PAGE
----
Author Archives: Meg Thompson

About Meg Thompson

CW Historian

The Dark Hills

The Dark Hills Dark hills at evening in the west, Where sunset hovers like a sound Of golden horns that sang to rest Old bones of warriors under ground,

Posted in Armies, Battlefields & Historic Places, Battles, Memory, Monuments, National Park Service, Photography | Tagged , , , | Leave a comment

Symposium Takeaway: Meg Thompson

There are many reasons to travel 3,000 miles, including being part of the Emerging Civil War’s Second Symposium. It is wonderful to put faces to names, and to see friends I have not seen for a year. I presented again … Continue reading

Posted in Civil War Events, Civilian, Common Soldier, Emerging Civil War, Ties to the War | Tagged , , , , , , , | 5 Comments

Name Change Alert!!

I know it is politically incorrect nowadays for a woman to take the name of the man she marries (or whatever!), but I am formally–OK–informally!–announcing that Robert Groeling and I got married on July 4 of this year. I will … Continue reading

Posted in Books & Authors, Civilian, Emerging Civil War, Holidays, National Park Service, Preservation | Tagged , , , | 6 Comments

Confederate Culture Wars at NASCAR: Meg Thompson

Just about the last hope for the Lost Cause might be NASCAR. As a follower and fan myself, it has been interesting to see how the sport of stock car racing has responded to the Confederate flag kerfluffle. NASCAR is … Continue reading

Posted in Memory, Personalities | Tagged , , , , , , , , , , , , , | 8 Comments

Meaning No Disrespect . . .

The removal of South Carolina’s Confederate battle flag from the grounds of the Statehouse on Friday (7/10/2015) caused quite a kerfluffle, for many reasons.

Posted in Armies, Campaigns, Common Soldier, Leadership--Confederate, Memory, Monuments, National Park Service, Politics, Preservation, Reconstruction, Slavery, Ties to the War | Tagged , , , , , , , , , , , , , , , , , , , , | 9 Comments

Who Won the Sesquicentennial?

Just as the last reenactment ink was dry on the last reenactment surrender, all heck seemed to break loose across the nation: police were accused of killing black men–young and old, the Confederate Southern Cross ignited fear and loathing, and … Continue reading

Posted in Armies, Books & Authors, Civil War Events, Civilian, Common Soldier, Emerging Civil War, Leadership--Confederate, Medical, Memory, Monuments, Personalities, Politics, Question of the Week, Reconstruction, Sesquicentennial, Slavery, Symposium, Ties to the War | Tagged , , , , , , , , , , | 2 Comments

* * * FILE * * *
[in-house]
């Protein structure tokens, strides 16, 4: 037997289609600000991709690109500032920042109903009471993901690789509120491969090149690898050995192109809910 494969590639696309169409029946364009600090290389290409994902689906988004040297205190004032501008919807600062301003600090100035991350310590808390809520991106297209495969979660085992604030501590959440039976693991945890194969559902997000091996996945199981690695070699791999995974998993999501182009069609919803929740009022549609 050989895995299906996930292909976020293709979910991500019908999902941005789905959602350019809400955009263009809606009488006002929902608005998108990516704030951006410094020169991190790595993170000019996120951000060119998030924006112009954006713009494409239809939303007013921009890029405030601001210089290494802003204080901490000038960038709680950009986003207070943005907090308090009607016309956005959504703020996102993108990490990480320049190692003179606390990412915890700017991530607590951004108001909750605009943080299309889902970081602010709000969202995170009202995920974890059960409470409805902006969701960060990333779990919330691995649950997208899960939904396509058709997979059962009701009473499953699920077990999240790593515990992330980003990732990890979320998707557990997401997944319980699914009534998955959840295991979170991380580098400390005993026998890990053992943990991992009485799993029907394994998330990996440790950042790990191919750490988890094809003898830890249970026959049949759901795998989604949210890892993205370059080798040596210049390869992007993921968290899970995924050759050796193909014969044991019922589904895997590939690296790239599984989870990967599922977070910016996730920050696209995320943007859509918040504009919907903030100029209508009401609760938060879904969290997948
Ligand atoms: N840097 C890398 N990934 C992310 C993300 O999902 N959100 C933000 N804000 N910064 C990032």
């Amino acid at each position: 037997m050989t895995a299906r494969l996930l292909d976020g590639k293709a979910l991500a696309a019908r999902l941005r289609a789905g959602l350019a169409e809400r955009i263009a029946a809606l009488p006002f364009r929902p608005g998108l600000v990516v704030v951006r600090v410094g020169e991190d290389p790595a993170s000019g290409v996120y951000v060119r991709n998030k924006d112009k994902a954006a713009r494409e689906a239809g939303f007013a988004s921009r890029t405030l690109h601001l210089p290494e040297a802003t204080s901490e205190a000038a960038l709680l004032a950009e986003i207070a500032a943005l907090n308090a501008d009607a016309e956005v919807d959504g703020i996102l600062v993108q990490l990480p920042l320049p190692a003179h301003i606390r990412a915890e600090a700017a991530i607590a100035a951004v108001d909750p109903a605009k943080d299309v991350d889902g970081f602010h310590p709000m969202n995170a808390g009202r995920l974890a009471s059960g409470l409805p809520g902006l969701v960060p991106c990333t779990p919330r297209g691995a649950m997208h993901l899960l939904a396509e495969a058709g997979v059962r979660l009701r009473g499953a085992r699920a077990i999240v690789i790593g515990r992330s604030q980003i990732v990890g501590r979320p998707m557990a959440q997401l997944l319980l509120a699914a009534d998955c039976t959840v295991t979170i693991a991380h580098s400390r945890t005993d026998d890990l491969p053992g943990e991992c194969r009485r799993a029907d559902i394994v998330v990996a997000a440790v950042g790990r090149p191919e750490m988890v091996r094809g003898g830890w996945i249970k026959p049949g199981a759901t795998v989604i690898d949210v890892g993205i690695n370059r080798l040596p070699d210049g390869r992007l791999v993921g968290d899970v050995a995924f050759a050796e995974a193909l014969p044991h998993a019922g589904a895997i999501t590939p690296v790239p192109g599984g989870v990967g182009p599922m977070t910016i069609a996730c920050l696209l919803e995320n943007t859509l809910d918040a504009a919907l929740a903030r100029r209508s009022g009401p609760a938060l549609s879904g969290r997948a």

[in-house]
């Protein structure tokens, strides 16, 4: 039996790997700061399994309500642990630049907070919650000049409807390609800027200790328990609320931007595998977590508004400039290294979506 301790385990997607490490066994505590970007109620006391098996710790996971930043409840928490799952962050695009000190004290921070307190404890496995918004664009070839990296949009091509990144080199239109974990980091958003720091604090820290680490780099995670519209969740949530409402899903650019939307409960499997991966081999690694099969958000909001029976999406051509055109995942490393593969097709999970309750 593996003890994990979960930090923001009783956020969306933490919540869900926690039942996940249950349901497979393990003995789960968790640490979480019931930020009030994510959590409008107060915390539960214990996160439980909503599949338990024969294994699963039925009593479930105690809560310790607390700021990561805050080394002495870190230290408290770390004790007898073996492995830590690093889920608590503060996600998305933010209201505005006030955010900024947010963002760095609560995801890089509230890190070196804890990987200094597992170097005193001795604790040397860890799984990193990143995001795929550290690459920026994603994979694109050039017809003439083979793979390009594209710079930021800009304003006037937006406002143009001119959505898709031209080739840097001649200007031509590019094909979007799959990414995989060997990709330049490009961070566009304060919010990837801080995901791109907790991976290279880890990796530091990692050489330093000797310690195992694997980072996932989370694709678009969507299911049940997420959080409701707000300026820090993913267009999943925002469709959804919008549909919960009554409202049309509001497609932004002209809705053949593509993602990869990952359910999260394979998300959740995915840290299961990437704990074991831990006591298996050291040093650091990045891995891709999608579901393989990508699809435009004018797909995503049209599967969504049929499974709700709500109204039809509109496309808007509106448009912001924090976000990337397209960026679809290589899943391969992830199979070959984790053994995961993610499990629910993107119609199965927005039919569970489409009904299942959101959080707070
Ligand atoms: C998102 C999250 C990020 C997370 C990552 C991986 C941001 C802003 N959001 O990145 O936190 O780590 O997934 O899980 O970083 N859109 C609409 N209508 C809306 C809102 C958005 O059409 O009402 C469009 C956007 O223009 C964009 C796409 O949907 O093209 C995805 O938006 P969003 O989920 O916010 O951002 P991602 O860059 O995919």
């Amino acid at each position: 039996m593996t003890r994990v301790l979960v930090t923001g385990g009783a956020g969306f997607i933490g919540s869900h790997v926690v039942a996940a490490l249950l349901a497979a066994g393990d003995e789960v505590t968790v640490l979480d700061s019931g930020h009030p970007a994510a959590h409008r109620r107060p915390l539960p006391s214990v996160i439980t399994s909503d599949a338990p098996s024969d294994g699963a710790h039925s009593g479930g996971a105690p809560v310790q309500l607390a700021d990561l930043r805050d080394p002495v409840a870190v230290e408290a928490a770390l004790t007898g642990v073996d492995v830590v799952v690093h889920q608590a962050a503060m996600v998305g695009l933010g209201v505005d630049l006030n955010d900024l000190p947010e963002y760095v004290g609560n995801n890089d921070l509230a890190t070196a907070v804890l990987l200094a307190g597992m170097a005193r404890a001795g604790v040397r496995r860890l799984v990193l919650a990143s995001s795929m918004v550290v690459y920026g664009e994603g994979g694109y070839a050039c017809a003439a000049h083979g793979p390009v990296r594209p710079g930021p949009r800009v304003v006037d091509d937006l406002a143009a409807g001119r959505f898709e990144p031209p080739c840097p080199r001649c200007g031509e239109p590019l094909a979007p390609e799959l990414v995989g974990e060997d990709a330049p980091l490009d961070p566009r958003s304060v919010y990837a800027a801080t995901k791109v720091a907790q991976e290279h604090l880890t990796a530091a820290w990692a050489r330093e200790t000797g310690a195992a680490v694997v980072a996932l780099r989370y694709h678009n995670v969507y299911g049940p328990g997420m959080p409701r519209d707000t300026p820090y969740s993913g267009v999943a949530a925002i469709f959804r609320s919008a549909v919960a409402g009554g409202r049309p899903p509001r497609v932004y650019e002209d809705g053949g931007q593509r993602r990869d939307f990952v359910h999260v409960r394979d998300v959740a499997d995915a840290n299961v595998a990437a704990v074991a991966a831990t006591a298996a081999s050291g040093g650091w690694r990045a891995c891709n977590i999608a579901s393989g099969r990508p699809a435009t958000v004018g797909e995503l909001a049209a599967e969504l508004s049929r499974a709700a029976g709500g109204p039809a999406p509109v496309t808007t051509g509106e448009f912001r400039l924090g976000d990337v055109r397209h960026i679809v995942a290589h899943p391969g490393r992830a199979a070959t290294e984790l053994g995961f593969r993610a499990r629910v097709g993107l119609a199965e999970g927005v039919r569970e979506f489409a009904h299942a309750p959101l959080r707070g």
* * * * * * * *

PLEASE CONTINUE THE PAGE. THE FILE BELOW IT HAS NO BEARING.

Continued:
Mary Anne Bickerdyke or Martha Stewart?

The book I am reading is Civil War Medicine: Care & Comfort of the Wounded, by Robert E. Denney. Denny is a pretty interesting read, interspersing letters and official correspondence with a running commentary of the war. He is also … Continue reading

Posted in Armies, Battlefields & Historic Places, Books & Authors, Campaigns, Civilian, Common Soldier, Holidays, Leadership--Federal, Medical, Memory, Personalities, Symposium, Ties to the War, Upcoming Events, Western Theater | Tagged , , , , , , , , , , | 3 Comments

“Loyal Cows and Hens!”

One of the really delightful things about doing research is finding little nuggets of information that have been hidden for years. I found this, and thought I’d share it.

Posted in Common Soldier, Leadership--Federal, Memory, Personalities | Tagged , , , , , , , , | 1 Comment

“May the force be with you, Doctor Letterman.”

Into the lives of most grad students a thesis shall fall. Into my life it has, indeed. A thesis is not a biography. Instead one picks a topic of interest, asks some pointed questions about it, and then researches the … Continue reading

Posted in Battlefields & Historic Places, Leadership--Federal, Memory, Personalities | Tagged , , , , , , | 4 Comments

For Want of Safe Evacuation

While working on my thesis recently, I was reading Medical Recollections of the Army of the Potomac by Dr. Letterman. He offered a brief note about the wounding of Stonewall Jackson at the battle of Chancellorsville:

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